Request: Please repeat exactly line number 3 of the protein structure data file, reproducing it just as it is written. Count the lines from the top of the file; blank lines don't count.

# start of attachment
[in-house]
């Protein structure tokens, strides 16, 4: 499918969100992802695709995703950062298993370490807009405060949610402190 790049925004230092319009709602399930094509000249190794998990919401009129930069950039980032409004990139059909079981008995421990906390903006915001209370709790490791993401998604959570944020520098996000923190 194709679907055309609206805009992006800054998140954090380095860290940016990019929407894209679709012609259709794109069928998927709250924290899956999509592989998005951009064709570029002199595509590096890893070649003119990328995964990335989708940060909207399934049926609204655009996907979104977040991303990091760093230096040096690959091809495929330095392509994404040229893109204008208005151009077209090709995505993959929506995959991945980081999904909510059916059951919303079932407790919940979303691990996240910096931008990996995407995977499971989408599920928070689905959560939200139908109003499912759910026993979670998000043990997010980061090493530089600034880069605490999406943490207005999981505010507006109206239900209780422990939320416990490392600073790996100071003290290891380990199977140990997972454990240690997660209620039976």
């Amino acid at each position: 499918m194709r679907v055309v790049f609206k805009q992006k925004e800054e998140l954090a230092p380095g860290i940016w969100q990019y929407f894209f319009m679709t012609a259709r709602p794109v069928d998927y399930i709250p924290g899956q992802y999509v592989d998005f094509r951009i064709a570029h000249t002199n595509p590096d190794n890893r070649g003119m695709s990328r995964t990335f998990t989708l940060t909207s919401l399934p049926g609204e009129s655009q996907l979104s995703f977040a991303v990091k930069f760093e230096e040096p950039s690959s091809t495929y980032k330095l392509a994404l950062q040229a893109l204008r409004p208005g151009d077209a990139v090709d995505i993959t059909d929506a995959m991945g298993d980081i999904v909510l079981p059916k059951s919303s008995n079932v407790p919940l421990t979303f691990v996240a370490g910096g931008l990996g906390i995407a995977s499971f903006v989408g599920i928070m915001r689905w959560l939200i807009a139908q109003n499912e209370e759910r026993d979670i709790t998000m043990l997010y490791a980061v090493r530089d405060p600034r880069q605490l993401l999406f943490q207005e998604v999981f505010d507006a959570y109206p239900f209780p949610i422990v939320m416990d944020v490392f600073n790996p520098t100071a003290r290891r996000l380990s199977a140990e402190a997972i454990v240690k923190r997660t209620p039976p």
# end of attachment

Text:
């Amino acid at each position: 499918m194709r679907v055309v790049f609206k805009q992006k925004e800054e998140l954090a230092p380095g860290i940016w969100q990019y929407f894209f319009m679709t012609a259709r709602p794109v069928d998927y399930i709250p924290g899956q992802y999509v592989d998005f094509r951009i064709a570029h000249t002199n595509p590096d190794n890893r070649g003119m695709s990328r995964t990335f998990t989708l940060t909207s919401l399934p049926g609204e009129s655009q996907l979104s995703f977040a991303v990091k930069f760093e230096e040096p950039s690959s091809t495929y980032k330095l392509a994404l950062q040229a893109l204008r409004p208005g151009d077209a990139v090709d995505i993959t059909d929506a995959m991945g298993d980081i999904v909510l079981p059916k059951s919303s008995n079932v407790p919940l421990t979303f691990v996240a370490g910096g931008l990996g906390i995407a995977s499971f903006v989408g599920i928070m915001r689905w959560l939200i807009a139908q109003n499912e209370e759910r026993d979670i709790t998000m043990l997010y490791a980061v090493r530089d405060p600034r880069q605490l993401l999406f943490q207005e998604v999981f505010d507006a959570y109206p239900f209780p949610i422990v939320m416990d944020v490392f600073n790996p520098t100071a003290r290891r996000l380990s199977a140990e402190a997972i454990v240690k923190r997660t209620p039976p």